4. Give them time away. When a nearby resident goes away on vacation volunteer to watch their home. Just keeping an eye out for suspicious activity, taking the trash to the curb, gathering mail until their return, feeding homebound pets, and watering plants can be a display of your kindness and openness. Plus when a neighborhood thrives you are an immediate beneficiary of its prosperity.
5. Invite them inside. A quick chat while tending to your garden or after collecting your mail may be the extent of the communication you have with your neighbor but when you open your home to them and invite them in for a drink, you allow a relationship to blossom beyond just the surface level. You do not need to make a big deal out of it just extend an invitation for coffee and donuts one random Saturday morning. Afterward, you should notice more of an ease to the chatter because you will have more context for your conversations.
6. Have them over for a backyard BBQ. Nothing brings neighbors together like a backyard BBQ. Meat and vegetables grilled for all attendees with ice cold beverages submerged in oversized coolers. Kids running around playing while music fills the air with the sweet sounds of summertime. A barbeque or potlock is a creative way to get to know your neighbors in a comfortable and casual setting. Make the gathering even more memorable by making it a pool party!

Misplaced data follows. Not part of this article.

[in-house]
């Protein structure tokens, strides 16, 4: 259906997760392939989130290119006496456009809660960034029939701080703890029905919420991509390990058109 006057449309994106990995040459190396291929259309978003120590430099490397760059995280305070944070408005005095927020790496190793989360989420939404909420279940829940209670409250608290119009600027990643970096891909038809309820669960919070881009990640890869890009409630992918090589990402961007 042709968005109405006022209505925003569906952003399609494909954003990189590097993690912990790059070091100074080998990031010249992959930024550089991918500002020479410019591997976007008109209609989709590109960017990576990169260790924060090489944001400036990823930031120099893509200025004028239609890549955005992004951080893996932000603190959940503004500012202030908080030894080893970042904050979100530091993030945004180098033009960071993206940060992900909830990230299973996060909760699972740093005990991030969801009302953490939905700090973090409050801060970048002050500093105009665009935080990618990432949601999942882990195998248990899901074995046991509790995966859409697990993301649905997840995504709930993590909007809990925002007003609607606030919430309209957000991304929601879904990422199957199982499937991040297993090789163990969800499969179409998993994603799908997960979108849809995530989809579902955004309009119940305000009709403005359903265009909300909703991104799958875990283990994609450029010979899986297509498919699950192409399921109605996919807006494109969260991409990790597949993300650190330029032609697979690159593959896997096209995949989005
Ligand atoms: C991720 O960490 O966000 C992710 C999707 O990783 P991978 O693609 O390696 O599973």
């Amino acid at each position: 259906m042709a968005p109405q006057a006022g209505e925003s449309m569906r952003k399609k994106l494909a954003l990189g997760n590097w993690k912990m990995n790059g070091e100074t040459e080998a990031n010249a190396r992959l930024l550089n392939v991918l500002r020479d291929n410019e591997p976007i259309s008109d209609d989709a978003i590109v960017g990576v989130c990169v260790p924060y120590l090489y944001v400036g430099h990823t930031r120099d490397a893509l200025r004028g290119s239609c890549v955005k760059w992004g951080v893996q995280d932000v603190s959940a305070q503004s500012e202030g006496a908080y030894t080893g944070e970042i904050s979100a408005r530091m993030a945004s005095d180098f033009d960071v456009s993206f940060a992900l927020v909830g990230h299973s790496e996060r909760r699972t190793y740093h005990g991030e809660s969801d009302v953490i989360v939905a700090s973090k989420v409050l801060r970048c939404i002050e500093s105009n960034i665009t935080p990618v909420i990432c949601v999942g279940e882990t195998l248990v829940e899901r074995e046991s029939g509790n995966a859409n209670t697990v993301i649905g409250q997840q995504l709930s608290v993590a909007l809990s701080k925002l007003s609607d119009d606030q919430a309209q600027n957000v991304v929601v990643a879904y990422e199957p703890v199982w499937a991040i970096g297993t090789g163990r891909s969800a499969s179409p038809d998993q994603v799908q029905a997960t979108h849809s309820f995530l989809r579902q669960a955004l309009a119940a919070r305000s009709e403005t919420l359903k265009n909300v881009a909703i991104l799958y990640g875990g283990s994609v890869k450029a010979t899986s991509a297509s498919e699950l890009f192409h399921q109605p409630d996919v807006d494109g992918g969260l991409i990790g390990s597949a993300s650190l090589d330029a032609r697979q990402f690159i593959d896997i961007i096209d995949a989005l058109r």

When you have an above ground swimming pool from Rec Warehouse, your neighbors will look forward to an impending invitation to hang out. Rec Warehouse sells fun for less, and they specialize in the sale of recreation and leisure equipment ranging from hot tubs and patio furniture to pool tables and tanning beds. In fact, they sell more above ground pools and hot tubs than any other retailer in the Southeast.
Whether you have plans to swim, play, or just relax in the cooling waters of your private pool, Rec Warehouse can help you achieve your goals and have the coolest house in the neighborhood.
And you can bet that when we finally lay down our plans to create our below-the-deck patio with a hot tub and all, Recwarehouse will be our first choice to help us achieve our dream backyard goals!